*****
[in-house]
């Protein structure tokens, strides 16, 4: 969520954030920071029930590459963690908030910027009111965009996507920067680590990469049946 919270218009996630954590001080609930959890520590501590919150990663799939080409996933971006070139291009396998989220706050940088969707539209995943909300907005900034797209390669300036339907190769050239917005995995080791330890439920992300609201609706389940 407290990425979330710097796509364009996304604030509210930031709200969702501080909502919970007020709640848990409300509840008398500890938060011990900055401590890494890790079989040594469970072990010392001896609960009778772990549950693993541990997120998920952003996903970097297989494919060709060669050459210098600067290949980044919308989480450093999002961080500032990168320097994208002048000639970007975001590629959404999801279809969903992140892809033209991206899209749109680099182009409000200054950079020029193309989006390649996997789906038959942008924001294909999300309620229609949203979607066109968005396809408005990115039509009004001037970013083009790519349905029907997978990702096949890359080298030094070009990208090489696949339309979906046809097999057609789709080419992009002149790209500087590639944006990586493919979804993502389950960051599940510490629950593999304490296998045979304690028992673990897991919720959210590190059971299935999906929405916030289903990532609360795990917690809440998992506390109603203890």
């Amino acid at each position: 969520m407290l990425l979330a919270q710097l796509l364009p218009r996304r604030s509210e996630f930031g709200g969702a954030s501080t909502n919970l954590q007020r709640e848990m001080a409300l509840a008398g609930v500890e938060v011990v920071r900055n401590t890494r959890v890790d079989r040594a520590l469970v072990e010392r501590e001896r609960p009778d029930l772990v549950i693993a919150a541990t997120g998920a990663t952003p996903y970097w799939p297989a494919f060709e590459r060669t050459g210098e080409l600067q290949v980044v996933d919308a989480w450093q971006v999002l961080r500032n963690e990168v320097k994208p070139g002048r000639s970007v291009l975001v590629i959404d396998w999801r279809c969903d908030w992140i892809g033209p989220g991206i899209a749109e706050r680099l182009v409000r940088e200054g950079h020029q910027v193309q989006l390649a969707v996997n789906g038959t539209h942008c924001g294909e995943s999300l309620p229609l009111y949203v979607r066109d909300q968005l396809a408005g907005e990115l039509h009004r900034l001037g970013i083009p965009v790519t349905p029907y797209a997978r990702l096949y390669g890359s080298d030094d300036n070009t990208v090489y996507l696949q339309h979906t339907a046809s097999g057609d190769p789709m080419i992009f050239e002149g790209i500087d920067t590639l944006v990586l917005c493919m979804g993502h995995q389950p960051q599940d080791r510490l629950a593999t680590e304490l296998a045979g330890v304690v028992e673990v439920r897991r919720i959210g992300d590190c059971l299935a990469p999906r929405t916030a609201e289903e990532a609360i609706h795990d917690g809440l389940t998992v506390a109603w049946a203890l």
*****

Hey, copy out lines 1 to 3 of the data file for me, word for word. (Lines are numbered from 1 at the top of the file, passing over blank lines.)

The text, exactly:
[in-house]
């Protein structure tokens, strides 16, 4: 969520954030920071029930590459963690908030910027009111965009996507920067680590990469049946 919270218009996630954590001080609930959890520590501590919150990663799939080409996933971006070139291009396998989220706050940088969707539209995943909300907005900034797209390669300036339907190769050239917005995995080791330890439920992300609201609706389940 407290990425979330710097796509364009996304604030509210930031709200969702501080909502919970007020709640848990409300509840008398500890938060011990900055401590890494890790079989040594469970072990010392001896609960009778772990549950693993541990997120998920952003996903970097297989494919060709060669050459210098600067290949980044919308989480450093999002961080500032990168320097994208002048000639970007975001590629959404999801279809969903992140892809033209991206899209749109680099182009409000200054950079020029193309989006390649996997789906038959942008924001294909999300309620229609949203979607066109968005396809408005990115039509009004001037970013083009790519349905029907997978990702096949890359080298030094070009990208090489696949339309979906046809097999057609789709080419992009002149790209500087590639944006990586493919979804993502389950960051599940510490629950593999304490296998045979304690028992673990897991919720959210590190059971299935999906929405916030289903990532609360795990917690809440998992506390109603203890």
């Amino acid at each position: 969520m407290l990425l979330a919270q710097l796509l364009p218009r996304r604030s509210e996630f930031g709200g969702a954030s501080t909502n919970l954590q007020r709640e848990m001080a409300l509840a008398g609930v500890e938060v011990v920071r900055n401590t890494r959890v890790d079989r040594a520590l469970v072990e010392r501590e001896r609960p009778d029930l772990v549950i693993a919150a541990t997120g998920a990663t952003p996903y970097w799939p297989a494919f060709e590459r060669t050459g210098e080409l600067q290949v980044v996933d919308a989480w450093q971006v999002l961080r500032n963690e990168v320097k994208p070139g002048r000639s970007v291009l975001v590629i959404d396998w999801r279809c969903d908030w992140i892809g033209p989220g991206i899209a749109e706050r680099l182009v409000r940088e200054g950079h020029q910027v193309q989006l390649a969707v996997n789906g038959t539209h942008c924001g294909e995943s999300l309620p229609l009111y949203v979607r066109d909300q968005l396809a408005g907005e990115l039509h009004r900034l001037g970013i083009p965009v790519t349905p029907y797209a997978r990702l096949y390669g890359s080298d030094d300036n070009t990208v090489y996507l696949q339309h979906t339907a046809s097999g057609d190769p789709m080419i992009f050239e002149g790209i500087d920067t590639l944006v990586l917005c493919m979804g993502h995995q389950p960051q599940d080791r510490l629950a593999t680590e304490l296998a045979g330890v304690v028992e673990v439920r897991r919720i959210g992300d590190c059971l299935a990469p999906r929405t916030a609201e289903e990532a609360i609706h795990d917690g809440l389940t998992v506390a109603w049946a203890l």